The crowds in Jerusalem were amazed on the Day of Pentecost when the disciples spoke in tongues. Many thought they were drunk. Peter, however, knew that it was the work of the Holy Spirit and when he saw what was happening, his mind went directly to the words of the prophet Joel (2:28-32). Peter could see clearly that the tongue-speaking had a very practical function at Pentecost. With fifteen nations represented (2:9-11), it was clear that the gospel was being opened out to “all flesh,” (Acts 2:17), for “whosoever shall call upon the name of the Lord shall be saved” (Acts 2:21). Three thousand souls were saved.
Only two other events in the book of Acts record the use of tongues: the conversion of Cornelius (Acts 10:34-11:18) and Paul’s ministry at Ephesus (Acts 19:1-7). These two events are directly related to the spread of the gospel beyond the Jewish nation, as the Lord had promised (Acts 1:8). The only other place in the New Testament where we read of the use of tongues is in the city of Corinth (1 Corinthians 12-14). There are many wrinkles in the details of the Corinthian use of tongues that need to be ironed out; at this point, however, it is the purpose of tongues that we want to determine. Harmonising the purpose of tongues at Pentecost and the Corinthian phenomenon is no easy task.
Corinth was the capital of the province of Achaia, in southern Greece. It was a major shipping port, and a wealthy city noted for its commerce and culture, and for the arts and architecture. But Corinth also had a reputation of immorality.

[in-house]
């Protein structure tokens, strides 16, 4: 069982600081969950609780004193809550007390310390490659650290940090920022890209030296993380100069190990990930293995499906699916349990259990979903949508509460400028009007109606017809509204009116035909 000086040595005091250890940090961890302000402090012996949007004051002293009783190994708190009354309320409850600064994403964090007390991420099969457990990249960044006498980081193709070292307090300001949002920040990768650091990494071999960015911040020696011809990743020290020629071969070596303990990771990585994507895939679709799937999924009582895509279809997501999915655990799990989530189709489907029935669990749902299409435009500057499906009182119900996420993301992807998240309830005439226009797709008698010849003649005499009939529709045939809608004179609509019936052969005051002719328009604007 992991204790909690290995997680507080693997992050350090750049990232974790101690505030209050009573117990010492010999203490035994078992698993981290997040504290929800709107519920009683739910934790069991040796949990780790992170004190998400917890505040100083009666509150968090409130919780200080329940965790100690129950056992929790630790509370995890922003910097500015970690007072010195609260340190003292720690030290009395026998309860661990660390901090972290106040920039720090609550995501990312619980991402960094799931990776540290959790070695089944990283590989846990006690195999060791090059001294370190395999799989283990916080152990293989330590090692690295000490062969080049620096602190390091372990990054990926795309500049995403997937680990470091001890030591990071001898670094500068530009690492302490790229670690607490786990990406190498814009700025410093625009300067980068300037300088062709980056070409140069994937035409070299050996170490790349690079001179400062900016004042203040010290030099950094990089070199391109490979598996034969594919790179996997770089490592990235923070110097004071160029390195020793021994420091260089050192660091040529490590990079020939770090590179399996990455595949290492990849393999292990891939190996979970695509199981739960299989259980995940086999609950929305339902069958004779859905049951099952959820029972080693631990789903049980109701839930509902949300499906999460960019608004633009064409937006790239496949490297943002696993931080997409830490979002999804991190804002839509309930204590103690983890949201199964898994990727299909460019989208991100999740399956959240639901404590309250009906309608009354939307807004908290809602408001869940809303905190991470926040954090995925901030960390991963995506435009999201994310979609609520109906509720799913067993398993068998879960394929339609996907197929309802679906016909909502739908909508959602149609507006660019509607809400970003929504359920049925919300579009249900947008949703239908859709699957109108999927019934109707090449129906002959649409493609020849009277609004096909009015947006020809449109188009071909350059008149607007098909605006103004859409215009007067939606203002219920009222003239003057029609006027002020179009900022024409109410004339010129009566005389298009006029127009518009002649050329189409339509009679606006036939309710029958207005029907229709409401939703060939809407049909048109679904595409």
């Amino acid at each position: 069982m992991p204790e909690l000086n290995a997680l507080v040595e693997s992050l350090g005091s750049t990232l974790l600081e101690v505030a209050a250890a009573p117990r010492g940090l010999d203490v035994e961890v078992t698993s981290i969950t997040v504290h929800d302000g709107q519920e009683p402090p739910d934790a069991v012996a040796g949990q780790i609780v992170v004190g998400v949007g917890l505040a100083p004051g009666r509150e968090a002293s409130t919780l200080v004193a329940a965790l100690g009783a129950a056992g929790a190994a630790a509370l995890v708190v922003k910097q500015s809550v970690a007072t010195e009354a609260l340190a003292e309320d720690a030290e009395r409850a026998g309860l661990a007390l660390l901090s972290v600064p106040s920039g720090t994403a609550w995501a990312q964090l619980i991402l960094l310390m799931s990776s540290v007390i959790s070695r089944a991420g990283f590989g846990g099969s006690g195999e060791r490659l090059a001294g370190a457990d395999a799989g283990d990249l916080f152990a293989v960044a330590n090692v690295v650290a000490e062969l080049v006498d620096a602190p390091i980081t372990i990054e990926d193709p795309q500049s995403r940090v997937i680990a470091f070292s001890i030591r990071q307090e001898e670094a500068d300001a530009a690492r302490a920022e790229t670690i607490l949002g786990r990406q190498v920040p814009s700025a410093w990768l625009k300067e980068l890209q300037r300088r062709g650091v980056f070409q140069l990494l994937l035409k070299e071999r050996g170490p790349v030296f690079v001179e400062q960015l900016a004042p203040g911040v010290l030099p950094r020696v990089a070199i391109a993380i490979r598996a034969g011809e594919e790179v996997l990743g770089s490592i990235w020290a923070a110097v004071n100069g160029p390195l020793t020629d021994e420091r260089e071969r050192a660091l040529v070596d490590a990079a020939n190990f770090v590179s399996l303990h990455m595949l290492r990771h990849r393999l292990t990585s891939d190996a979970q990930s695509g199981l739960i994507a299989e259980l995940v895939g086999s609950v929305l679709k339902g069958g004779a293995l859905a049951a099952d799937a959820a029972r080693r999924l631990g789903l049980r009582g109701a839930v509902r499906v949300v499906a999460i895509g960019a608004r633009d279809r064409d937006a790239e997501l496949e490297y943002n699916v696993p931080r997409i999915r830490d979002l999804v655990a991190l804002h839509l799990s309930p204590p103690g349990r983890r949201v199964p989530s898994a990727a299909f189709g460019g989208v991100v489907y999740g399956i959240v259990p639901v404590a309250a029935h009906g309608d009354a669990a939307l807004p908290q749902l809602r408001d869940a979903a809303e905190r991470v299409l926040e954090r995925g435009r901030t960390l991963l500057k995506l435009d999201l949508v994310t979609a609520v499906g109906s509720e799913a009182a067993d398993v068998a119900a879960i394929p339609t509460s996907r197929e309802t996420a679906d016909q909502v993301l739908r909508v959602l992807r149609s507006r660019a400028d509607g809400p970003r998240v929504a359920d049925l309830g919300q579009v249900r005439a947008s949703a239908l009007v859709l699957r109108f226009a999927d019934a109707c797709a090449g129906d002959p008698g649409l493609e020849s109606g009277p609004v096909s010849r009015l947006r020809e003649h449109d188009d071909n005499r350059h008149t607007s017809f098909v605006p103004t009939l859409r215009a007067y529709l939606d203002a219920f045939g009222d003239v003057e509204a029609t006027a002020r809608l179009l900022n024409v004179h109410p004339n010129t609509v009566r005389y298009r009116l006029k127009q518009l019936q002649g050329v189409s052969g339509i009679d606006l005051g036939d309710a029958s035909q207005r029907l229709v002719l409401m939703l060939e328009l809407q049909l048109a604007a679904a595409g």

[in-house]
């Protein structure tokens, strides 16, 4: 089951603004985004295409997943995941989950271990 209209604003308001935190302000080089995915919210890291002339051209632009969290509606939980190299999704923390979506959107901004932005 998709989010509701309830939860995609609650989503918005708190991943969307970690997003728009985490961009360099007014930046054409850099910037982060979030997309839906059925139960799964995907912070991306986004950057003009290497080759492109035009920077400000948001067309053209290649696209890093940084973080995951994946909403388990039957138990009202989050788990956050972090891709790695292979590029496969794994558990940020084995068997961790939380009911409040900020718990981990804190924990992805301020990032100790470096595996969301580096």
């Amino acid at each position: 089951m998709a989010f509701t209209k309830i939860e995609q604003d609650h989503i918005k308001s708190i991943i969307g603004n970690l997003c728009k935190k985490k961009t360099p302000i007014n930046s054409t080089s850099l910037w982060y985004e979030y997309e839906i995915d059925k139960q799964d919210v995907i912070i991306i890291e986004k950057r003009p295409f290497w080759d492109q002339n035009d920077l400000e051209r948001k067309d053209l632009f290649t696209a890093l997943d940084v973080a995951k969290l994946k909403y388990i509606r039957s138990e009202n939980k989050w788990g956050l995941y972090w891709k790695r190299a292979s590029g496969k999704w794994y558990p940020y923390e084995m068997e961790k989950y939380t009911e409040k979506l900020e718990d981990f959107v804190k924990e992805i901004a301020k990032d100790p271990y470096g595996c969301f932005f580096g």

The Church at Corinth was established during Paul’s second missionary journey (Acts 18:1ff), after the arrival of Silas and Timothy (Vs. 5). Paul remained there for about two years, and many were converted both Jews and Gentiles. There is no doubt that the Lord blessed the Church of Corinth under the apostle’s ministry (1 Cor. 1:7). But the Church in Corinth soon revealed that it was spiritually immature; it harboured division, immorality, spiritual pride and heresy. From Paul’s letters also we know that there were a number of areas of theology and practice on which the Corinthian Christians were confused—the Lord’s Table (1 Cor. 11), the role of women in the church (1 Cor. 11, 14), the resurrection (1 Cor. 15) and spiritual gifts (1 Cor. 12-14).
It was the Corinthian misuse of the gift of tongues with which Paul dealt most extensively. The spiritual pride, childishness and selfish abuse of the gift of tongues found no shelter in Paul’s letter. His tone was clearly negative, pointed, at times stinging and chastising.
But it is in this first letter to the Corinthians, that we get the “only direct and specific Scriptural statement regarding the purpose of the gift of tongues.” Towards the end of a long discourse on spiritual gifts, the apostle said (1 Corinthians 14:20-22);
“Brethren, be not children in understanding: howbeit in malice be ye children, but in understanding be men. In the law it is written, With men of other tongues and other lips will I speak unto this people; and yet for all that will they not hear me, saith the Lord. Wherefore tongues are for a sign, not to them that believe, but to them that believe not…”